The roots of its success, of course, go back to a clever, well-refined script. Screenwriter Jessica Bendinger tapped into racial conflicts and moral dilemmas with her story of an ambitious white high school cheerleader (Kirsten Dunst), who discovers that her team has been stealing routines from a group of black cheerleaders on a rival squad. "We made a good film for the right price," says Marc Abraham, one of the producers who would've been perfectly happy had the film raked in $40 million. But good scripts don't always translate to box office success (see last weekend's grosses for "Almost Famous"). When the marketing minds at Universal tested the concept with teenagers earlier this year, they discovered that the kids were less than interested in a cheerleading movie. "They thought cheerleading was kind of death," says Universal's marketing president Marc Shmuger, who thus veered the campaign away from cheerleading, played up the rivalry between the black and white squads and changed the title from "Cheer Fever" to the more combative "Bring It On." When the trailer made its debut in front of "Big Momma's House" in June, its response from teenagers, twentysomethings, blacks and whites indicated that they had a crossover hit on their hands.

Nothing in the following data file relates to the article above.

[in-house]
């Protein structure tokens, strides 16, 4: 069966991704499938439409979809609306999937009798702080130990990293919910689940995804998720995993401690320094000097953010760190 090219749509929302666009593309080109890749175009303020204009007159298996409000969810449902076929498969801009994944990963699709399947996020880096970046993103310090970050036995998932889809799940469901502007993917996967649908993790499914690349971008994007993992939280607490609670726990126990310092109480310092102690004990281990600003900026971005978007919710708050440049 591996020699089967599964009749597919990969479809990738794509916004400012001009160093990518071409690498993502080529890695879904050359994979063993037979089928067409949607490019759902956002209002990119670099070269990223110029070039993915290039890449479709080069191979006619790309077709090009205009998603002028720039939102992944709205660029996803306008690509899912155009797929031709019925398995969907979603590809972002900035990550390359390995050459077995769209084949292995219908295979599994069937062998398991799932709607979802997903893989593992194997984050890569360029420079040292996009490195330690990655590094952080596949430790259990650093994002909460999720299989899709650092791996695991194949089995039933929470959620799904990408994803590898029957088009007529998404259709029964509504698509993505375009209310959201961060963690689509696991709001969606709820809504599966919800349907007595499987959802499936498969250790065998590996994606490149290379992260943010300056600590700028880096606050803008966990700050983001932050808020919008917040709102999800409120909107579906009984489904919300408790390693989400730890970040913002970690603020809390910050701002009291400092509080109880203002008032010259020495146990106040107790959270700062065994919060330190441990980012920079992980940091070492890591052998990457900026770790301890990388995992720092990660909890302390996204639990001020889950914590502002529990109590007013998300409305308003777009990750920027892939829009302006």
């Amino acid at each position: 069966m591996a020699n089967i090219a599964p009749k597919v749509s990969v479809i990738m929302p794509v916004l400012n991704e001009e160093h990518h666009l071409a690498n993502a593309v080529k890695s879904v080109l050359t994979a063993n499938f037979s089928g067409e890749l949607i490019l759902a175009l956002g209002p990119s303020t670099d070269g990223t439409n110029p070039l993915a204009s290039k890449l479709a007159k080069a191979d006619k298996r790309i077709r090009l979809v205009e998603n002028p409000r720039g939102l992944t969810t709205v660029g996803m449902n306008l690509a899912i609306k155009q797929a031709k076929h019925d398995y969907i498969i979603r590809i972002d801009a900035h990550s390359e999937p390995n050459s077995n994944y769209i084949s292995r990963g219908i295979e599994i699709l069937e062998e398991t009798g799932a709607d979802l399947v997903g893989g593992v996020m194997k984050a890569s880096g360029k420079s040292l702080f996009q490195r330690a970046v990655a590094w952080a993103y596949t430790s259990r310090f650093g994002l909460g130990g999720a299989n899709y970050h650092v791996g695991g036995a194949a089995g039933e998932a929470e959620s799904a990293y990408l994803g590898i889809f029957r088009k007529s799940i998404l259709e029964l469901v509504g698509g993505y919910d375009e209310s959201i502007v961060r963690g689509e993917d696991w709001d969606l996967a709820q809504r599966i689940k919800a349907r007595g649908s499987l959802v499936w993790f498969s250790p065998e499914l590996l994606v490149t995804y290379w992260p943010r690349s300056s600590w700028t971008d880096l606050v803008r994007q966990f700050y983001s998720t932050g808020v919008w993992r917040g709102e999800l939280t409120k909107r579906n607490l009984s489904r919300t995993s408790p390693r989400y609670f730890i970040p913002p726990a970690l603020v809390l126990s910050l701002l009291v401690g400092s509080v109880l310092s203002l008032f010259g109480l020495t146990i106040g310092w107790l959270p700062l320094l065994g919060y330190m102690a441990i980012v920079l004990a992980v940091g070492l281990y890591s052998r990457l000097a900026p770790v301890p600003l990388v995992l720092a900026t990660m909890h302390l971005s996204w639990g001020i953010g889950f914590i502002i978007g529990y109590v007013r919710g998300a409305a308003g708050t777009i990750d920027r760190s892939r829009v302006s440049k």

The film has held up because of favorable word of mouth, and because we in the media have played catch-up with a movie most of us ignored in the beginning. Kirsten Dunst appeared on "The Tonight Show" early in the film's run. Other members of the cast scored spots on MTV. Entertainment shows recycled footage from a bouncy press junket that had been staged prior to opening weekend at UCLA with legions of real cheerleaders. Also, of course, the cheerleading movie got lucky. Like all monstrously profitable films, it arrived quite by accident at a time when audiences were in the mood to see it. You go, girls.